When looking at early 2021 ADP, we can try to identify wide receivers whose offense may lack upside to get them into the WR1 conversation despite being drafted as a top-24 option. Allen Robinson continues to defy odds, but it’s a knock against him. He needs to hope Justin Fields takes over sooner rather than later, though Andy Dalton is an upgrade over what they had. Terry McLaurin should benefit from Ryan Fitzpatrick under center, but will they be a top-18 scoring offense? Kenny Golladay going to the Giants shouldn’t be considered a great thing for his fantasy value, as I’m not sure the Giants are a top-20 scoring offense.
There’s a steep drop-off at the running back position once you get outside the elite territory, but it’s not as steep at wide receiver. If a receiver is on a top-12 scoring offense, they have a great chance to finish as a WR1, while those on bottom-10 scoring teams are facing an extremely uphill battle. All the way down to the top-24, there’s still 75.4 percent of them who come from top-18 scoring offenses (account for just 56 percent of the league). Like running backs, you ideally get players attached to high-scoring offenses. If torn between two players in the same area, lean towards the one in the higher-scoring offense. Last year, this article helped us identify D.K. Metcalf, Tyler Lockett, Calvin Ridley, and Diontae Johnson as values with WR1 upside. Players who are on projected top-scoring offenses this year that are being drafted outside of the top three rounds include: Chris Godwin/Antonio Brown, Amari Cooper/CeeDee Lamb, Odell Beckham Jr., Cooper Kupp, and Ja’Marr Chase/Tee Higgins.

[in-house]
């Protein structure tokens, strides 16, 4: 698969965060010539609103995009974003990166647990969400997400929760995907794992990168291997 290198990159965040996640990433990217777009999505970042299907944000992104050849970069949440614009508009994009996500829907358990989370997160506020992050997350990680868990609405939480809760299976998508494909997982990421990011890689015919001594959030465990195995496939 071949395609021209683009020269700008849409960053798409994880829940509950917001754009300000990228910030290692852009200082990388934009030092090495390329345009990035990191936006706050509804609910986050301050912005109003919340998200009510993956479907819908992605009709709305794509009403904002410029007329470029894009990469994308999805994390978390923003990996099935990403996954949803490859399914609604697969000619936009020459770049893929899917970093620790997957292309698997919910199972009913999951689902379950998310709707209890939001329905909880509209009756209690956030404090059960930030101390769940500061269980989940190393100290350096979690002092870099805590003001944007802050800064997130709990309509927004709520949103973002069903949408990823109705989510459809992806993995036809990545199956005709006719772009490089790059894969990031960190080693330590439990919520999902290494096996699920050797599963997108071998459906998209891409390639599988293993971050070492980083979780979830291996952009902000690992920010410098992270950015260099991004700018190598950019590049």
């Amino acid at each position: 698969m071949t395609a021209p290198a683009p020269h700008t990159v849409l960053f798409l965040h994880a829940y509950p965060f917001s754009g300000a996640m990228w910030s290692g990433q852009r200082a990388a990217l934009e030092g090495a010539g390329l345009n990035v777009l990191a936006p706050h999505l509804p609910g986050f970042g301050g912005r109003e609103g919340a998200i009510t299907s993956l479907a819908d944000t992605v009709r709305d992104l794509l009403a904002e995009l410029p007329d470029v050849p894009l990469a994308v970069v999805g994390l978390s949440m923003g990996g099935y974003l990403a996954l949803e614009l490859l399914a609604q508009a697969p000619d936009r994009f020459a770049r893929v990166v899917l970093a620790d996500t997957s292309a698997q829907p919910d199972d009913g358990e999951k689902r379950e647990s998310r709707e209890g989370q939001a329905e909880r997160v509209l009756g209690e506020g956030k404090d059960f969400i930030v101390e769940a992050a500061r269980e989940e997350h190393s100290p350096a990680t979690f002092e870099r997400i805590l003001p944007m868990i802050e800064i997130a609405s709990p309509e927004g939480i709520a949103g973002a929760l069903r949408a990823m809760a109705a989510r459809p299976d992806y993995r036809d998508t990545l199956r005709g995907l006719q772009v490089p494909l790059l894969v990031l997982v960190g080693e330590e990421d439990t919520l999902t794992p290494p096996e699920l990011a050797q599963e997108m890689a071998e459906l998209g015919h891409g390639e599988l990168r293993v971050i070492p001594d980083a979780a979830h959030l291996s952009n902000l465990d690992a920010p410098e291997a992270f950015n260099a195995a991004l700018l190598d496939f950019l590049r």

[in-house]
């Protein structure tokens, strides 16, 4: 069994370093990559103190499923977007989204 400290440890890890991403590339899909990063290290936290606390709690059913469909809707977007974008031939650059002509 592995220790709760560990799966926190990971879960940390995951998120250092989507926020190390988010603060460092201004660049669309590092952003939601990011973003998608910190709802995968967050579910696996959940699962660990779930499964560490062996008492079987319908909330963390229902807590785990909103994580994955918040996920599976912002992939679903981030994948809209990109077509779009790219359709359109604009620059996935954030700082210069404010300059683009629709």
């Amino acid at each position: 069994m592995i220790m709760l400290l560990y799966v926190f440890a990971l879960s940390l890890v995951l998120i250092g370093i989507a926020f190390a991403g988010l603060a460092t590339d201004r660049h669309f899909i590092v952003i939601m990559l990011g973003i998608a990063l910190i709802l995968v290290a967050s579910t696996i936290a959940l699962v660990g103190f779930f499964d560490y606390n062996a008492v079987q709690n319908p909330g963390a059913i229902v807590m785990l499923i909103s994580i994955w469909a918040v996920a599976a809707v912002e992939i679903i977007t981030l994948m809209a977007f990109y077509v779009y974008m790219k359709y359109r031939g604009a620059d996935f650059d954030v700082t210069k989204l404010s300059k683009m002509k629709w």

|TE Finish||# of Players||T-6 Off.||T-12 Off.||T-18 Off.||T-24 Off.||Bottom-10|
At a position where only the top-12 matter, it’s tough to say anything with much certainty, though top-12 offenses continue to shine, producing 61.1 percent (33-of-54) of the top-six tight ends in fantasy football. Again, those teams make up just 37.5 percent of the teams in the NFL. However, we do see 19.4 percent of the top-12 finishers come from bottom-10 scoring teams, which is the highest rate at any position. It’s still a knock against those on low-scoring teams because bottom-10 makes up 31.3 percent of the league, but not nearly as much as the knock for those at wide receiver and running back. Team scoring matters to the tight end position, yes, but not as much as the other positions.
|QB Finish||# of Players||T-6 Off.||T-12 Off.||T-18 Off.||T-24 Off.||Bottom-10|